We don't understand code and we have no desire to, we just know it's happening there, somewhere behind our blackened reflections. Technology, in other words, is where it's at. Critics are desperate to be where it's at. The tangible things are dematerialising. The clocks, calculators and calendars, the maps, books and cameras have been swallowed up by the black mirror. As the artist Michael Craig-Martin said to me recently, "I spent 50 years painting everyday objects, now I just paint the iPhone – and it's not a very interesting object."
He's right. It's a cipher, the black monolith that film director Stanley Kubrick foresaw. It is a design critic's nightmare – the object that is forever evolving and growing more intelligent, more powerful, without appearing to change at all. It is disempowering to those trained in aesthetics and connoisseurship, yet it is empowering in opening up new worlds of human experience beyond what can be appreciated "in the round".
Our interaction with the device and our experience of new forms of communication are there for the analysis, even though that's not really what appeals to us. The attraction is the sightline they offer to a higher stratum of power, which leads me to my next point.
3. Tech is where the money is
The financial clout of the tech giants like Apple and Samsung makes Olivetti – let alone Cassina, Knoll, Braun, Vitra and the other industrial leaders of design's mid-century heyday – seem like minnows. That means technology is too important to leave to the technology journalists.
Reading the tech press is like watching rabbits caught in the headlights. They may have bought into Silicon Valley's technological determinism, but that doesn't mean we have to. In fact, the Californian Ideology - whereby network technologies drive libertarianism, roll back the power of government and allow a handful of entrepreneurs to amass untold fortunes - is hardly a suitable replacement for the crumbling welfare state.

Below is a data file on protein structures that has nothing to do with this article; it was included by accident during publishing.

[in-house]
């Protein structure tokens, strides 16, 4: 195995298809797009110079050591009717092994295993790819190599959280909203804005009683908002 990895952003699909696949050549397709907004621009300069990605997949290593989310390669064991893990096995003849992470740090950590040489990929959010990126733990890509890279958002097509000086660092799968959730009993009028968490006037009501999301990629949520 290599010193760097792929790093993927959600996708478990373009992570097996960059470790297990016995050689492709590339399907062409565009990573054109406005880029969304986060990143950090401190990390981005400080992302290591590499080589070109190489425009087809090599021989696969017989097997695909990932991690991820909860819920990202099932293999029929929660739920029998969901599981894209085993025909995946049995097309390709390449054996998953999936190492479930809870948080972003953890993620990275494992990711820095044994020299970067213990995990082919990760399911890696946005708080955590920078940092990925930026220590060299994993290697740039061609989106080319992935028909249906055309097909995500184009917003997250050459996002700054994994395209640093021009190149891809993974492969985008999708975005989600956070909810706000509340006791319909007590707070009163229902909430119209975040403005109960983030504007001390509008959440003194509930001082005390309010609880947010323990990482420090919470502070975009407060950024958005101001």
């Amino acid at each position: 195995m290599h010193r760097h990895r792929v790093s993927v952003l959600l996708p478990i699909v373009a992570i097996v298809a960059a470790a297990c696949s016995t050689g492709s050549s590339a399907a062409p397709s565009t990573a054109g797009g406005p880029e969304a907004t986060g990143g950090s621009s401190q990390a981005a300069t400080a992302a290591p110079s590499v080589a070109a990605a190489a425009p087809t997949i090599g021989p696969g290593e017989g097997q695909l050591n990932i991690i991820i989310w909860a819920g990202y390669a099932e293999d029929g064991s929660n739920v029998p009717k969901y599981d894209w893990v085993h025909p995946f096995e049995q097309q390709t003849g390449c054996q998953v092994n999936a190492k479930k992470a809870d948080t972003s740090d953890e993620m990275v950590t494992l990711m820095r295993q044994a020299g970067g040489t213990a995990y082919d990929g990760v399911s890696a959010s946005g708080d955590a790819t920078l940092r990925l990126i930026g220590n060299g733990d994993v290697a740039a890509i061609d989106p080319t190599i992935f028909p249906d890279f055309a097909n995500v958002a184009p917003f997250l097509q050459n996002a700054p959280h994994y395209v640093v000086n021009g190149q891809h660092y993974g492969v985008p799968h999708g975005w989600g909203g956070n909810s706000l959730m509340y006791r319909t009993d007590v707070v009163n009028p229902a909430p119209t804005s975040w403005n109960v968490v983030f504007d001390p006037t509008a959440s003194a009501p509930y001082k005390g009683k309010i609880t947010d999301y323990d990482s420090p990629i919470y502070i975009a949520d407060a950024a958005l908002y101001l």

The design critic's traditional role is to reveal how objects express the spirit of the age. This depends on understanding technological change, naturally, but it cannot be done without recourse to the question of taste and that slippery customer, beauty. The reason tech journalists fail to present the whole picture is because they invoke Apple's success in relation to innovation, market share and profit, when really the answer is beauty.
The problem here is that beauty is what tech journalists call "design", whereas design critics are constantly trying to redeem the discipline from such skin-deep designations. Design, we keep insisting, is not style, it is not the shell, it is the totality, the performance, the very thing itself. Beauty is too easily undermined from within, and thus an Apple computer's beauty must be both internal and external.
So Apple's success is in "design", not just in taste. If Apple's success lies anywhere, it might be in overcoming taste altogether. It has imposed such a universal aesthetic that you would have to be a prude, a radical or a programmer to reject it. Real programmers, you see, don’t buy Apple because they know the guts are indistinguishable from other computers’ and because anyway they prefer a more open software "architecture". Only true initiates, it seems, can exercise their own taste.
Justin McGuirk is a writer, critic and curator based in London. He is the director of Strelka Press, the publishing arm of the Strelka Institute in Moscow. He has been the design columnist for The Guardian, the editor of Icon magazine and the design consultant to Domus. In 2012 he was awarded the Golden Lion at the Venice Biennale of Architecture for an exhibition he curated with Urban Think Tank.